As noted recently in our pizza list, Flour + Water is almost better known for their pasta than for their pizza, and chef Thomas McNaughton's flagship remains a solid place to sample the Roman classic spaghetti caccio e pepe, and agnolotti dal plin. The menu changes weekly and based on seasonal ingredients, and they offer a pasta tasting menu for $75 per person, with both omnivore and vegetarian menu options, and featuring special items not on the regular menu like, right now, duck tortellini en brodo with pickled hibiscus. — Jay Barmann
2401 Harrison Street at 20th

La Ciccia
Since 2006, native Sardinian Massimiliano Conti has been doling out some of SF's most beloved pasta at La Ciccia, the Noe Valley restaurant he co-owns with his wife, Lorella. A decade later, the place remains a hit, with their signature dish of toasted fregola (small pearls) topped with tomato, sea urchin, and grated tuna heart making "must eat" lists year after year. But just as remarkable, in my opinion, is the Spaghittusu cun Allu Ollu e Bottariga (homemade spaghetti, garlic, olive oil, and roe) and the Pasta Longa cun su Nieddu de Seppia (fresh linguine with seafood and lemon zest). Don't come here expecting Fettuccine Alfredo — here the flavors are bright and sharp, never heavy. This is comfort food that won't leave you feeling greasy or gloppy. — Eve Batey
291 30th Street between Church and Chenery Streets

Lamb Ragu at Locanda. Photo:Darin L. via Yelp

As close as it comes to Rome on Valencia Street, Locanda has been turning out excellent pastas since 2011, among other dishes. This summer, Chronicle critic Michael Bauer updated his appraisal of outgoing chef Anthony Strong, writing that "he’s taken his skill to a new level." Sadly, the restaurant — owned along with Deflina by Craig and Annie Stoll — will lose Strong's talent in the kitchen, as he announced he'd be striking out on his own last month. Still, staples like the bucatini all'Amatriciana and preparations like radiatori (above) with lamb ragout are sure to remain, along with new additions like Thursday's gnocchi night.—Caleb Pershan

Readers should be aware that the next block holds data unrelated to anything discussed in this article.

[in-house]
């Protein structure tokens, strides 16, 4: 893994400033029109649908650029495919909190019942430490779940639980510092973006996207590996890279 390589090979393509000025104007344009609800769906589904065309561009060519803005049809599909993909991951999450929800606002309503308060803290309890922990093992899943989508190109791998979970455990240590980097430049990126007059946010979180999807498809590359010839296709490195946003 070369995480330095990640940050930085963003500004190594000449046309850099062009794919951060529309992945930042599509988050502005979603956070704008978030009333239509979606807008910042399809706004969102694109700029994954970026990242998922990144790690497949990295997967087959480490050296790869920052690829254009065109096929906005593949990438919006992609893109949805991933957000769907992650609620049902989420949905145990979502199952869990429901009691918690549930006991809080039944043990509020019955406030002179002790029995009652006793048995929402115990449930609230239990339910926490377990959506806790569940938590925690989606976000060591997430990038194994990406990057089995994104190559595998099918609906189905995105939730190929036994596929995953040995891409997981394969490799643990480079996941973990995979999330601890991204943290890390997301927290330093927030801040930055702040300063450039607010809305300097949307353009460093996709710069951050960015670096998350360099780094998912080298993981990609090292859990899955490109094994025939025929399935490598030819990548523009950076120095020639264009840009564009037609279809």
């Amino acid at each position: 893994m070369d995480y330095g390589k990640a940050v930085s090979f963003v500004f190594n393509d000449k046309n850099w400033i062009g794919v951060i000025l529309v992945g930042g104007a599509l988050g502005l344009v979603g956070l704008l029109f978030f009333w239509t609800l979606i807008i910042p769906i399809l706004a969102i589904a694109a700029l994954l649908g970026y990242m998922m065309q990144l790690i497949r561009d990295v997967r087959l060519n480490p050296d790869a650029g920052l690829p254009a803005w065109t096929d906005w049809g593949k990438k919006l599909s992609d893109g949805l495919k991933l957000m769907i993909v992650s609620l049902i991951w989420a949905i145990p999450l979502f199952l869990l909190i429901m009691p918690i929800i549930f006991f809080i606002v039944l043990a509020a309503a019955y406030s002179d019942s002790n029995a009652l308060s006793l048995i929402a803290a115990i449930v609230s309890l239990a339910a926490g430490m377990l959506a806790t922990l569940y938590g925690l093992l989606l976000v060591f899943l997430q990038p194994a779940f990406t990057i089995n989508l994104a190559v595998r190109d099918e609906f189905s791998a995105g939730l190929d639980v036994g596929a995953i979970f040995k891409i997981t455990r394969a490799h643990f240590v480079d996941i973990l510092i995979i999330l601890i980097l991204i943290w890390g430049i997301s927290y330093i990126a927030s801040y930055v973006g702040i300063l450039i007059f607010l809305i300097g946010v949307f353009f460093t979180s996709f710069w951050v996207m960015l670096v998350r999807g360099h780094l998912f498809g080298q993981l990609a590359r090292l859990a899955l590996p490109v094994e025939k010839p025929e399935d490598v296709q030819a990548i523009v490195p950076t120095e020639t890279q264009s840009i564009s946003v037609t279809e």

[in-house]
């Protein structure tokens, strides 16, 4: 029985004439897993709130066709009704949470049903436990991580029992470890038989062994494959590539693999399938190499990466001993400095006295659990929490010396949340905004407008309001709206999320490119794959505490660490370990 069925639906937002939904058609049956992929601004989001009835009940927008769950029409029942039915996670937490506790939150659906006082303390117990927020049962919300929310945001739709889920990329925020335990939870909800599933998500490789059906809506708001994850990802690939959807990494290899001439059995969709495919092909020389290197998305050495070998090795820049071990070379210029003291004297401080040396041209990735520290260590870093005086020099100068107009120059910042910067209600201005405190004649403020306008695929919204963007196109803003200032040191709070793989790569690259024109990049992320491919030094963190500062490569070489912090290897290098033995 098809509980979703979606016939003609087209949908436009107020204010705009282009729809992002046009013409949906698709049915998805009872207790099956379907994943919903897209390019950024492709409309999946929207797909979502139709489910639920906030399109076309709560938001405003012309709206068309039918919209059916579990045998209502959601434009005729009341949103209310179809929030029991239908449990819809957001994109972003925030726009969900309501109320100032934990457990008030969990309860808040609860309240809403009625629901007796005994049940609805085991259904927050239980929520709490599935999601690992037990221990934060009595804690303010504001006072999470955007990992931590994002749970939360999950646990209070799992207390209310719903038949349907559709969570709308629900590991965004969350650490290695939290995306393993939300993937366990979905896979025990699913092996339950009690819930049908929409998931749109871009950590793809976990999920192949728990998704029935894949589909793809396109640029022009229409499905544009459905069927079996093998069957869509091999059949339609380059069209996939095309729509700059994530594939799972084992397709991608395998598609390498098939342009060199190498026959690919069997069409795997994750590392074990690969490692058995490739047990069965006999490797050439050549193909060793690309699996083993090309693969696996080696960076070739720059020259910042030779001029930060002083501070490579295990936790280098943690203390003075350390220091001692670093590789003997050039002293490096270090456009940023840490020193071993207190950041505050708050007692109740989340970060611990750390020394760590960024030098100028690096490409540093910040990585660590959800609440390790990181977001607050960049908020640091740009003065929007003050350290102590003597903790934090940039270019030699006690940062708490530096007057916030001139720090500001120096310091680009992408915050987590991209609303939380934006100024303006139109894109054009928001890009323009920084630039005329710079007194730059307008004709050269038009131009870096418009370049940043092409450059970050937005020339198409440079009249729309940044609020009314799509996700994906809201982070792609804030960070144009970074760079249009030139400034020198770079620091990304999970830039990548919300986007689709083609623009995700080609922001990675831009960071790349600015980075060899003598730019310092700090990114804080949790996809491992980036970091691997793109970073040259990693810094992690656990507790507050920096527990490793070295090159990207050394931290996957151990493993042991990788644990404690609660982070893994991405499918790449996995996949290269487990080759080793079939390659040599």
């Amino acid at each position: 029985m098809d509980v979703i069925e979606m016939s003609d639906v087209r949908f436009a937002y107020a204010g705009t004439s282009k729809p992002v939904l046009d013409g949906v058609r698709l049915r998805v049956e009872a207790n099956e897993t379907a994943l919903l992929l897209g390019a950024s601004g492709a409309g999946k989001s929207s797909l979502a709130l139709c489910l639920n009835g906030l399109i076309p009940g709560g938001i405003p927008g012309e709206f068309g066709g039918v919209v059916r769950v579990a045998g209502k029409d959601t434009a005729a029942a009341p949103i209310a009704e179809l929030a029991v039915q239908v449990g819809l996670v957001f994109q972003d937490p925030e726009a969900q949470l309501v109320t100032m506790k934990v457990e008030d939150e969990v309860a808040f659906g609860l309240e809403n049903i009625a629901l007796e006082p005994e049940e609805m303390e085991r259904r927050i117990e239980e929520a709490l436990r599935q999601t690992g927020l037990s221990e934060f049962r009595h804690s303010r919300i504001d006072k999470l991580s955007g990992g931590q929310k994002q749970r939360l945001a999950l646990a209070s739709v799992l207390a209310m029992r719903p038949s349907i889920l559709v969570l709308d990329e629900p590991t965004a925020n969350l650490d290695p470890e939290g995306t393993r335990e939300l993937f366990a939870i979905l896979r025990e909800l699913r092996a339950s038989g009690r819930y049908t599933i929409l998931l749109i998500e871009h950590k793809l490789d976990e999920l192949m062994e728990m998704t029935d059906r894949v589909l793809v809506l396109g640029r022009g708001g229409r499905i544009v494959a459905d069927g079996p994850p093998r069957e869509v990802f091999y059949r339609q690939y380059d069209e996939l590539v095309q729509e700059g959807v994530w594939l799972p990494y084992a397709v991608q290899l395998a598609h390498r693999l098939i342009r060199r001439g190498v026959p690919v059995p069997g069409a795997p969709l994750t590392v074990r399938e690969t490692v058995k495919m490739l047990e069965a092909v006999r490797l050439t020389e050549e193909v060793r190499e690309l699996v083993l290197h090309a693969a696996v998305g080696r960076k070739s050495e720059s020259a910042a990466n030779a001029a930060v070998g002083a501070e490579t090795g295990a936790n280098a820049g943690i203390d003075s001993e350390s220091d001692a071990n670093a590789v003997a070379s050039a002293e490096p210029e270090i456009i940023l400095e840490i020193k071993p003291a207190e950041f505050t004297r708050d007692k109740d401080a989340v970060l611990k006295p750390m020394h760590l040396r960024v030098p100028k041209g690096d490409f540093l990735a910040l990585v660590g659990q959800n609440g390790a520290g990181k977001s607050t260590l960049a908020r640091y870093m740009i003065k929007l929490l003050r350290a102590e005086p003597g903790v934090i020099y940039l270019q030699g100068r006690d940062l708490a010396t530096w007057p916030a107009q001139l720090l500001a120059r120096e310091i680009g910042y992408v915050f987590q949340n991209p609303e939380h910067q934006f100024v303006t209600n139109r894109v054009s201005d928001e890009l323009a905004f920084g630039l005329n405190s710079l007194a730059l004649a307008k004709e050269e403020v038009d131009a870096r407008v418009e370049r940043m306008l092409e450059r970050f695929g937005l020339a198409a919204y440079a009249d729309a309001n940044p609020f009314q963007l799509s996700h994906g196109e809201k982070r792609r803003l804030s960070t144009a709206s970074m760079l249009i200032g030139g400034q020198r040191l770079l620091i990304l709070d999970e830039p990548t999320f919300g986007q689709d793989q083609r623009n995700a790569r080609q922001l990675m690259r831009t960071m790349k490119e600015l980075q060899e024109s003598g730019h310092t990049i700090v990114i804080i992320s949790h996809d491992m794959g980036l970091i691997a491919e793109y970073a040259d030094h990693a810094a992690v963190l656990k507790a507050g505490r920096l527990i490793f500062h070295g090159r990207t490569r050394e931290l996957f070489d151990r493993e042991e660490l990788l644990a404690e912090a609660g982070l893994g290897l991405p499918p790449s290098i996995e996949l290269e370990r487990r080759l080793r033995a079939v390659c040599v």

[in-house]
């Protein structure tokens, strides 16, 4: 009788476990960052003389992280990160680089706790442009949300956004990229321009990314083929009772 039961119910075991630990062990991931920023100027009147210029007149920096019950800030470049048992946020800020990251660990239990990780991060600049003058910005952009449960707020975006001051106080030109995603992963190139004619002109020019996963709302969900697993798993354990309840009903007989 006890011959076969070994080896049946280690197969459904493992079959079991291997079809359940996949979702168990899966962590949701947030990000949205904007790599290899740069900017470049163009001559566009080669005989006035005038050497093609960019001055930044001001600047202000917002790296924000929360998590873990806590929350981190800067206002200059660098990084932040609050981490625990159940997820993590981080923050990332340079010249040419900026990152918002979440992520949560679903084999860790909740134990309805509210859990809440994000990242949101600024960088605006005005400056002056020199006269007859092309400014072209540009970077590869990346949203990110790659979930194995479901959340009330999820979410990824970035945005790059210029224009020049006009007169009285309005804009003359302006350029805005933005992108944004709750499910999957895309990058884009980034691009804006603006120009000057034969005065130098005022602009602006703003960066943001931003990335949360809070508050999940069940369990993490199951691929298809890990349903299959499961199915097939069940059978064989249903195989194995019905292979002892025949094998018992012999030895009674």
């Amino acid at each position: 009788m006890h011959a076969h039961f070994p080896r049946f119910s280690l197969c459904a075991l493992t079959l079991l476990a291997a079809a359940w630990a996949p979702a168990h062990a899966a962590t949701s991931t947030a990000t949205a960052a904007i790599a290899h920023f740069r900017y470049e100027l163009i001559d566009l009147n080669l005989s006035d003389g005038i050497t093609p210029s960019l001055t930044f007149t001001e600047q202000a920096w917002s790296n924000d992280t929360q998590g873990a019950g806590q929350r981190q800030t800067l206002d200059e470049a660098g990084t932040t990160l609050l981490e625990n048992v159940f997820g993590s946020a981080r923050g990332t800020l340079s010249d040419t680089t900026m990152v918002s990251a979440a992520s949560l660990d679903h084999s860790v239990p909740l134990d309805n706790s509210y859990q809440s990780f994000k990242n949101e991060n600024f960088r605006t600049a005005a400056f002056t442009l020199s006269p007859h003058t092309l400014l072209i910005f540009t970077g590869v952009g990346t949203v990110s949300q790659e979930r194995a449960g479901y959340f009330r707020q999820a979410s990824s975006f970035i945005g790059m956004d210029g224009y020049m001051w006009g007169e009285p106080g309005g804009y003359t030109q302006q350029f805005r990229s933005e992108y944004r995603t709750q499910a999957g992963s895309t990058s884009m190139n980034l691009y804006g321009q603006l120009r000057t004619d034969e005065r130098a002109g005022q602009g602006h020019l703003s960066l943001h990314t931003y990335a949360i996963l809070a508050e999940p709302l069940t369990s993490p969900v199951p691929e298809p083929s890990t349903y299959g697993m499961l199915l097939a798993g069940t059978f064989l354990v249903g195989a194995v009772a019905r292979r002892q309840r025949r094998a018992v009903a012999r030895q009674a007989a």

557 Valencia Street between 16th and 17th Streets

Cotogna's Tortelli di zucca with brown butter and sage. Photo: Anthony N/Yelp

Quince and Cotogna
Placed next to each other on a FiDi stretch of Pacific Avenue, sister restaurants Quince and Cotogna share a chef and a kitchen, and some menu items, but have very different vibes. Quince is buttoned-up and fancier, Cotogna's more free-wheeling and casual, both are great. Current pasta standouts at Quince include their tagliolini with Monterey Bay squid, geoduck, and melon and a tortelli with corn, nasturtium, and fava beans that my mom termed one of her favorite things she's ever eaten. Cotogna, which is presently serving more pasta dishes than its sibling, boasts a handmade rainbow chard tortelloni and a taglierini with Dungeness crab that I could eat right now. Both places' menus are seasonal, so if you're reading this well after the publication date you'll likely have other options, all of which I'm sure will be similarly fantastic. — Eve Batey
Quince: 470 Pacific Avenue. Cotogna: 490 Pacific Avenue, both between Montgomery and Sansome Streets

Carbonara with Bacon at Red Hill Station. Photo: Novalina N. via Yelp

Red Hill Station
Opened in 2014 and already a quintessential Cortland Avenue neighborhood restaurant. I'd argue it's the linguine, with several excellent preparations, that keep Cortlanders coming back. Chef Taylor Pedersen's menu is best known for its well-sourced seafood, so definitely consider the classic Manila clams linguine with andouille sausage. The white wine and garlic broth is to die for. —Caleb Pershan